Investigates the safety of women admitted to psychiatric units and the extend of mixed sex accommodation still in use. Also briefly reports on the findings of a survey from Mind's Ward Watch campaign. Highlights the need for provide women only services.

Journal article

Meeting NSF standards through partnership

Author:
WIGHTMAN Suzanne
Journal article citation:
Journal of Dementia Care, 13(1), January 2005, pp.8-9.
Publisher:
Hawker

Describes a project to improve care for older people with mental health needs in an acute hospital.

Journal article

All change for Millview

Author:
KENNY Craig
Journal article citation:
Nursing Times, 19.5.99, 1999, pp.36-37.
Publisher:
Nursing Times

Reports on Brighton's new state-of-the-art psychiatric unit, Millview.

Journal article

Benefits in hospital

Author:
GREEN Janet
Journal article citation:
Mental Health Care, 1(12), August 1998, p.417.
Publisher:
Pavilion

Provides a case example of what happens to benefit entitlements when someone is admitted to hospital with mental health problems.

Journal article Full text available online for free

ABC of mental health: common mental health problems in hospital

Authors:
RAMIREZ Amanda, HOUSE Allan
Journal article citation:
British Medical Journal, 7.6.97, 1997, pp.1679-1681.
Publisher:
British Medical Association

Discusses the three main types of mental health problems of patients attending acute general hospitals. Acute primary psychiatric disorder, including deliberate self harm; psychiatric disorder in patients with physical illness; and psychologically based physical syndromes (somatisation).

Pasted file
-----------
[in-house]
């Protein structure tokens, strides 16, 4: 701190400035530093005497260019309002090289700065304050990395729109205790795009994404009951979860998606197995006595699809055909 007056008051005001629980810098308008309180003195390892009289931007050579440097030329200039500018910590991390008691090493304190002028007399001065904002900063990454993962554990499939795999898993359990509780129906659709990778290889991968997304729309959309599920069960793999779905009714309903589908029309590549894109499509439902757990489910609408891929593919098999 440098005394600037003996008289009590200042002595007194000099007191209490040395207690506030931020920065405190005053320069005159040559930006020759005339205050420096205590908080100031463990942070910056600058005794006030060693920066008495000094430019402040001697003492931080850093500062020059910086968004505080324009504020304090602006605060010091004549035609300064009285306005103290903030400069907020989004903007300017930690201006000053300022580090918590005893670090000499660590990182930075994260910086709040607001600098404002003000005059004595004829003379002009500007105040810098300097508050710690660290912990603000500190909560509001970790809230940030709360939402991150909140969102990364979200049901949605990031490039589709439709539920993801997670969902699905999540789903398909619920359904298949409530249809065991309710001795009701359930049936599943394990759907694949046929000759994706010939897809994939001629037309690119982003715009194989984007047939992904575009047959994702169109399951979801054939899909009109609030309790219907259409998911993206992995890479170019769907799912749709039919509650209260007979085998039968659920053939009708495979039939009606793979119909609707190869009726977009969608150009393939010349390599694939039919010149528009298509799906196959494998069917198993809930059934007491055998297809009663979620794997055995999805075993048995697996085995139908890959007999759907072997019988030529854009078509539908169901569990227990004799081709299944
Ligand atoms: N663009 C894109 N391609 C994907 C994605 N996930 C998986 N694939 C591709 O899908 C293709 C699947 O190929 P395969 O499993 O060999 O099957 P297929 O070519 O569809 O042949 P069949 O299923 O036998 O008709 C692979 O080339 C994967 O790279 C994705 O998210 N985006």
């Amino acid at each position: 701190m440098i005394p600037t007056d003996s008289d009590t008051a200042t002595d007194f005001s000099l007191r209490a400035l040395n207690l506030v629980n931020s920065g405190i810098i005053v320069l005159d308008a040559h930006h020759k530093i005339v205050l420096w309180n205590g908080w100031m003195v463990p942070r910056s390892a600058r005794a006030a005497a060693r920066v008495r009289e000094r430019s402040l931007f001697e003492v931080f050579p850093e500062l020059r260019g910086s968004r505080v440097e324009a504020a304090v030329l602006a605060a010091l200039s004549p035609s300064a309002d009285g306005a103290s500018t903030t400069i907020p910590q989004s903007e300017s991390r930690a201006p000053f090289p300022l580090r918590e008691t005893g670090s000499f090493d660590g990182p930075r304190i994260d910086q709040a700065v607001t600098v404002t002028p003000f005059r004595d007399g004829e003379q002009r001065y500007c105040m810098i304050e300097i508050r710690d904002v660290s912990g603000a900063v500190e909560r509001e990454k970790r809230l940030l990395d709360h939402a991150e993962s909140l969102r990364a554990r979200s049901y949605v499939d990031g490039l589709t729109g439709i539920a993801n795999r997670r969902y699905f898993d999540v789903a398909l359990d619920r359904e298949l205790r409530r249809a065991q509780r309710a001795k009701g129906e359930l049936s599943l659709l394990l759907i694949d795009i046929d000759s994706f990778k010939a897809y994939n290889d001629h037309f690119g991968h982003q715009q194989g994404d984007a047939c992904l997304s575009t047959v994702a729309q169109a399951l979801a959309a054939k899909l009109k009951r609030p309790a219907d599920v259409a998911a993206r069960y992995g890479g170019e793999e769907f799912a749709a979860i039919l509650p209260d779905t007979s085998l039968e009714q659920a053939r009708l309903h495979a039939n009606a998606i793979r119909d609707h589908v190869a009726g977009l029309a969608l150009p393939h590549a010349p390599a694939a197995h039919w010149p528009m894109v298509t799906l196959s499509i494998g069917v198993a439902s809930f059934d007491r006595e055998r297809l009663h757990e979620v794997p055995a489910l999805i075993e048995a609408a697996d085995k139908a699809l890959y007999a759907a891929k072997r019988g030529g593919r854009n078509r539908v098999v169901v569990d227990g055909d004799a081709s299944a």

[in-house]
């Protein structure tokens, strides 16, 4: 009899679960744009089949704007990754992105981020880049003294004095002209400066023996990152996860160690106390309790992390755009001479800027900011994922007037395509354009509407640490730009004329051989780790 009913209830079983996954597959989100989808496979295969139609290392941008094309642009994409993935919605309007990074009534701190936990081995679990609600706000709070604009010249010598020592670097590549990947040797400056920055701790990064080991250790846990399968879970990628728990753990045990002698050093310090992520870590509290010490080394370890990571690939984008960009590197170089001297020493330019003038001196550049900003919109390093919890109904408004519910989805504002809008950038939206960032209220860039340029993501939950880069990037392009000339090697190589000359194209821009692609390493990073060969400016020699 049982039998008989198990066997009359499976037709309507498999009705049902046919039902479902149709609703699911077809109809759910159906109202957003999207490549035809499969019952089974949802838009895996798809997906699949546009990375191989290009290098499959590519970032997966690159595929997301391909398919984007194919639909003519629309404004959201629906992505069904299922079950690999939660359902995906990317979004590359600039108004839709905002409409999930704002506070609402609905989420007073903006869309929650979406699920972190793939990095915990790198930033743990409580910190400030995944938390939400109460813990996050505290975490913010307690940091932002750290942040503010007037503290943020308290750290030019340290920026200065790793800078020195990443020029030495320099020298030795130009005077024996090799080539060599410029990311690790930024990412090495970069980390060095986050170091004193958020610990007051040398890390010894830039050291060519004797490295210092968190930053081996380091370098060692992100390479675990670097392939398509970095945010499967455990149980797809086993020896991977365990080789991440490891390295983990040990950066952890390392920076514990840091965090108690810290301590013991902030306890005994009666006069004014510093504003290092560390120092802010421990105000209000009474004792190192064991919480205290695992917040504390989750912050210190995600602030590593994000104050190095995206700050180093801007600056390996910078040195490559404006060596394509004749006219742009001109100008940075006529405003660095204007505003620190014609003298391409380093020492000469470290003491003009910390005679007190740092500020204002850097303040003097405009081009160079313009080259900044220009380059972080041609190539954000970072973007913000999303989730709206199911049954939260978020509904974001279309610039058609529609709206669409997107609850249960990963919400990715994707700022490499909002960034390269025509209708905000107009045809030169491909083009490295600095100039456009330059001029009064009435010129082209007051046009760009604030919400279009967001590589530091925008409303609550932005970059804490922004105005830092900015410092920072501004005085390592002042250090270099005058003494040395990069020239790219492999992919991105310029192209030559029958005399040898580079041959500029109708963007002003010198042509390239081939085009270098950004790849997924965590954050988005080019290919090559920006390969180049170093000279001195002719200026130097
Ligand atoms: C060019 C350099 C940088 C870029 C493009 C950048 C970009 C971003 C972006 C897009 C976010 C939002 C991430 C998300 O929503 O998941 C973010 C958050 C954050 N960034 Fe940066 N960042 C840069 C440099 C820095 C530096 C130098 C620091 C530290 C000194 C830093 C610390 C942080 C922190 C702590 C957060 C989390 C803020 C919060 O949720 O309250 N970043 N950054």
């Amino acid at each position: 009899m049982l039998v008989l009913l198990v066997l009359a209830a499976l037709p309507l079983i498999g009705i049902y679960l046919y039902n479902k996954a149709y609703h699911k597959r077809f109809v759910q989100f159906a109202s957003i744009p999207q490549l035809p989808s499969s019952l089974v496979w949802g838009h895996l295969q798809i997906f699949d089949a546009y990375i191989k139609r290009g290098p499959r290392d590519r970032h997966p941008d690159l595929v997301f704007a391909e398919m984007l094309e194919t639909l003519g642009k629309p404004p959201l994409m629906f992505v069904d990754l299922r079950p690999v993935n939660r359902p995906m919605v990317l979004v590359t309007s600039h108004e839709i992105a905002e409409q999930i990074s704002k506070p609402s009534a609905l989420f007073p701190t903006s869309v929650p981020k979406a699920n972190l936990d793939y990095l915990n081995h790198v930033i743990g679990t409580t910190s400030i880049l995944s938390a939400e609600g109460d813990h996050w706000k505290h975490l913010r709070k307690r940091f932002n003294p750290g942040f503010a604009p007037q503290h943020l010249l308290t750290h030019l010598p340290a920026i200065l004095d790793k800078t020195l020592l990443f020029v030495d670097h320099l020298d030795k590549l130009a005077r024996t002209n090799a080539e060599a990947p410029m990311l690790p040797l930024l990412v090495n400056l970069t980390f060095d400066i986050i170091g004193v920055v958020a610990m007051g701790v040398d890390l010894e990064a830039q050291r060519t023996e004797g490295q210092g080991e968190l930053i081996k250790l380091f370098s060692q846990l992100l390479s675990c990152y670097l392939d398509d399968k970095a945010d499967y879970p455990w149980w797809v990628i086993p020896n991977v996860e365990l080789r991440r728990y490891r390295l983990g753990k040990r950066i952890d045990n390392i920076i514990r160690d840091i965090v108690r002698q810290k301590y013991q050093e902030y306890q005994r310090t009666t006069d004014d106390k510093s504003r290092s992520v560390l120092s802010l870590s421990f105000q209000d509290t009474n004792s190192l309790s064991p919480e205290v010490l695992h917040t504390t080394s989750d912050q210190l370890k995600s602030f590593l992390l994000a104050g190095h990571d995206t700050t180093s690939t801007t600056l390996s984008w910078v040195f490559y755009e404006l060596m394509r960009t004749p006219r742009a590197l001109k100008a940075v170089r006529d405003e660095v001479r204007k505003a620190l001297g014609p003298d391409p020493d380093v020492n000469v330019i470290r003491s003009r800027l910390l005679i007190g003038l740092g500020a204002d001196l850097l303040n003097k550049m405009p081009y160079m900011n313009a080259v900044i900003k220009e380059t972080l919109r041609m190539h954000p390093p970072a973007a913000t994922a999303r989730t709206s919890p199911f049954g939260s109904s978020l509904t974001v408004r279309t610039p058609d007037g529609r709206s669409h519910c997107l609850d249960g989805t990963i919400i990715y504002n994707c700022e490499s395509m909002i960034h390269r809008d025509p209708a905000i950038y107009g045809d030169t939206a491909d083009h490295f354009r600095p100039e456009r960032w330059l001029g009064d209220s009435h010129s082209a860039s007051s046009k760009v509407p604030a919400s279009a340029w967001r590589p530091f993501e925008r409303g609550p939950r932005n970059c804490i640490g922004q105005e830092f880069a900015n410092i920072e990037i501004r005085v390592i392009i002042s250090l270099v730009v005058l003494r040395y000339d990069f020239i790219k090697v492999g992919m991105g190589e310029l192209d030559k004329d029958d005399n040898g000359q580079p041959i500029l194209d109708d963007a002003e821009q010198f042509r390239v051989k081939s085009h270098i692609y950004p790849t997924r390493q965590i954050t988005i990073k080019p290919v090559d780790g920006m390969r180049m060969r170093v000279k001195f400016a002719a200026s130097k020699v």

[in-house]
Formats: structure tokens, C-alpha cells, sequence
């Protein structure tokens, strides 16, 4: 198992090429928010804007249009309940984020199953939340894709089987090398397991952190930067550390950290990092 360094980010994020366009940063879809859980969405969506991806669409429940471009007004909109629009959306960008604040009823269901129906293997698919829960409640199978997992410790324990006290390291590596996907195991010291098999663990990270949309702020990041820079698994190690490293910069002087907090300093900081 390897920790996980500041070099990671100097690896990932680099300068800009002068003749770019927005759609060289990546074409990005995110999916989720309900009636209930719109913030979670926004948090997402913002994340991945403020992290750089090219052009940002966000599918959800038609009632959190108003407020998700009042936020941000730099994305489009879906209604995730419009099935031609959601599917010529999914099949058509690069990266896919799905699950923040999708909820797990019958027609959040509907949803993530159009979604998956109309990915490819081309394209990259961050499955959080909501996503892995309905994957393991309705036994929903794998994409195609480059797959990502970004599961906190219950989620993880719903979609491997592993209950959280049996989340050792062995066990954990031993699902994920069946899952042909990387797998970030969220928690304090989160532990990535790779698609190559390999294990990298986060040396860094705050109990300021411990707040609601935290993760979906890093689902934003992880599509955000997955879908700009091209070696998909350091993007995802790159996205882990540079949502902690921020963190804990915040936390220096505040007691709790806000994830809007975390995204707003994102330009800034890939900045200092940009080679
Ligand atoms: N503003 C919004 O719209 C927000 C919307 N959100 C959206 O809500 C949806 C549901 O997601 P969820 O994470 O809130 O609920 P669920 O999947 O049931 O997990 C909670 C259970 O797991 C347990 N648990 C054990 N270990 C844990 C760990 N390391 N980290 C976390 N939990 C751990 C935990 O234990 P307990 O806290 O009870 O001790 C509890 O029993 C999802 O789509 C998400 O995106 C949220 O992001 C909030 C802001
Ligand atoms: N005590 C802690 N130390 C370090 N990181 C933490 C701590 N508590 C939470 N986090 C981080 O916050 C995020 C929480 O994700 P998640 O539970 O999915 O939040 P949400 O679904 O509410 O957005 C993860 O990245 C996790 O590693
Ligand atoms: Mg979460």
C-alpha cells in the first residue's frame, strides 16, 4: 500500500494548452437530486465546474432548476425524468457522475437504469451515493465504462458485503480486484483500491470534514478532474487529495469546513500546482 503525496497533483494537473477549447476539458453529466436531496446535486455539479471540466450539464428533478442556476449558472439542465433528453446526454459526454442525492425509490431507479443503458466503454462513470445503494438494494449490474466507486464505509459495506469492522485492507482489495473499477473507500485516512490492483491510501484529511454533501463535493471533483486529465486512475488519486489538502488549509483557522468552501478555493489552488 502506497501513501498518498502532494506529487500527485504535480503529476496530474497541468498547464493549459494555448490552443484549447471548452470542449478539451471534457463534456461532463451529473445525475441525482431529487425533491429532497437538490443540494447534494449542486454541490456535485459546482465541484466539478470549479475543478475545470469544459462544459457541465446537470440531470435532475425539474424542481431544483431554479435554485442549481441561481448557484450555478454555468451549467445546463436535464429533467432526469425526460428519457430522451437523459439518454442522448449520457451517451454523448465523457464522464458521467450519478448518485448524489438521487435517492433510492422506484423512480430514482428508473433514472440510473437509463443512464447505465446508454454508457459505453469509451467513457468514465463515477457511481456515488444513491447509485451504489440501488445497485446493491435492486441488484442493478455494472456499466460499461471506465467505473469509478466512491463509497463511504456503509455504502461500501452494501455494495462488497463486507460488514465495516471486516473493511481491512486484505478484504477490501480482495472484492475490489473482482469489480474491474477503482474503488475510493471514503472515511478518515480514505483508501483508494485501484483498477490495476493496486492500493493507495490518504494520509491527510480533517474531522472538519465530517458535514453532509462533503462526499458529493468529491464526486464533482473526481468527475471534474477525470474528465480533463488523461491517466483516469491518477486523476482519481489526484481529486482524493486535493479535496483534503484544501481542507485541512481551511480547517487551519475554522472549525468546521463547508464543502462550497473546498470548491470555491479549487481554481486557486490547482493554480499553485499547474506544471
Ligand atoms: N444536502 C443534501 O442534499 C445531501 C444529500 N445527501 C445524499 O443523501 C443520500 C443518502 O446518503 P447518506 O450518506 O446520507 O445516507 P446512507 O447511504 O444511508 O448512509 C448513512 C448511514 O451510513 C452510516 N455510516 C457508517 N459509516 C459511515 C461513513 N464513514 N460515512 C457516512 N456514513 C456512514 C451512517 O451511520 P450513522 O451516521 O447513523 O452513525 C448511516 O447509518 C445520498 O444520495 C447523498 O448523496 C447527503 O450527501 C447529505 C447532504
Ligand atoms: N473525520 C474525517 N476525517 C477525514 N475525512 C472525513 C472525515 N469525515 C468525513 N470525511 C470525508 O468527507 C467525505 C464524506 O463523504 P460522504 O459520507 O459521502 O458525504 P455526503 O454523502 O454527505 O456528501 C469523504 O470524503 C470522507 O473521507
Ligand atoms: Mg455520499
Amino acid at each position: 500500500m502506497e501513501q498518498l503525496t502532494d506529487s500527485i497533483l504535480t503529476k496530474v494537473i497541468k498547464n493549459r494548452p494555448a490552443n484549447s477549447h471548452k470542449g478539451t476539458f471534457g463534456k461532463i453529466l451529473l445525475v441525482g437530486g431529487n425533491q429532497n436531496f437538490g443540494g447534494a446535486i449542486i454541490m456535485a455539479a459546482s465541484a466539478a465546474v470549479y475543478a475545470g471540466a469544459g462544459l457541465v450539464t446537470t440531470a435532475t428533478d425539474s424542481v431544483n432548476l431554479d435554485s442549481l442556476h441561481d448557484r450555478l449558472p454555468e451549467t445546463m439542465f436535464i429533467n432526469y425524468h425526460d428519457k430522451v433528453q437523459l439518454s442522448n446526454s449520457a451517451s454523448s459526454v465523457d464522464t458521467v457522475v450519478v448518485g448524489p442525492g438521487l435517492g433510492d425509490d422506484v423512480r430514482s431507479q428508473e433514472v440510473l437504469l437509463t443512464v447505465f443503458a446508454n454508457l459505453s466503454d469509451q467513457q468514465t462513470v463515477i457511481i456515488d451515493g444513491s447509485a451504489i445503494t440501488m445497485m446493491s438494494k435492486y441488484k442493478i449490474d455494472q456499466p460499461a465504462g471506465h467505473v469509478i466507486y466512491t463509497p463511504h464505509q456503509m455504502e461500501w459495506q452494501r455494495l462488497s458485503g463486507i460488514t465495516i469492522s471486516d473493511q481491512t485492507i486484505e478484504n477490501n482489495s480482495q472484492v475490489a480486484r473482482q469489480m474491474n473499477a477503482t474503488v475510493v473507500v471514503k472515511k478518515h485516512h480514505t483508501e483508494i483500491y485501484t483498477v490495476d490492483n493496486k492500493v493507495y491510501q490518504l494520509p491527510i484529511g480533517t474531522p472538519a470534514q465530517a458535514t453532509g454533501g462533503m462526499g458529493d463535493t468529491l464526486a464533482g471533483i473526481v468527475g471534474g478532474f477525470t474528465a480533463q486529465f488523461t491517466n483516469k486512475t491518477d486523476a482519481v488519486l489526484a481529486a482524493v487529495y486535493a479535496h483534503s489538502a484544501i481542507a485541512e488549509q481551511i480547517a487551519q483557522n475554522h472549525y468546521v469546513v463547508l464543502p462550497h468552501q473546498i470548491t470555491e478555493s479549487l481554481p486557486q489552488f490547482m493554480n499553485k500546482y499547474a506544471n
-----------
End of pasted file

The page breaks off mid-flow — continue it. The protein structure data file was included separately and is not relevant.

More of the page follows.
Journal article Full text available online for free

Relation between bed use, social deprivation, and overall bed availability in acute adult psychiatric units, and alternative residential options: a cross sectional survey, one day census data, and staff interviews

Authors:
SHEPHERD G., et al
Journal article citation:
British Medical Journal, 25.01.97, 1997, pp.262-266.
Publisher:
British Medical Association

Examines the relation between bed use, social deprivation, and overall bed availability in acute adult psychiatric units and explores the range of alternative residential options. Results found that bed occupancy was related to social deprivation and total availability of acute beds. However, approximately one quarter of current inpatients were judged not to need continuing admission. The major reasons preventing discharge were lack of suitable accommodation; inadequate domiciliary based hospital support; and lack of long term rehabilitation places. Concludes that shortage of beds is related to both social deprivation and the overall availability of acute beds. Recommends that patients currently inappropriately placed on acute admission wards should be relocated into more suitable accommodation, either in hospital or in the community.

Journal article

Lost and found

Author:
AGNEW Thelma
Journal article citation:
Nursing Times, 28.8.96, 1996, pp.18-19.
Publisher:
Nursing Times

Twenty per cent of missing people have mental health problems and may not know how to find their way home. NHS staff have more opportunity than most to help them. Reports on guidelines suggested by the National Missing Person's Helpline for what nurses should do if they find themselves caring for an unidentified patient.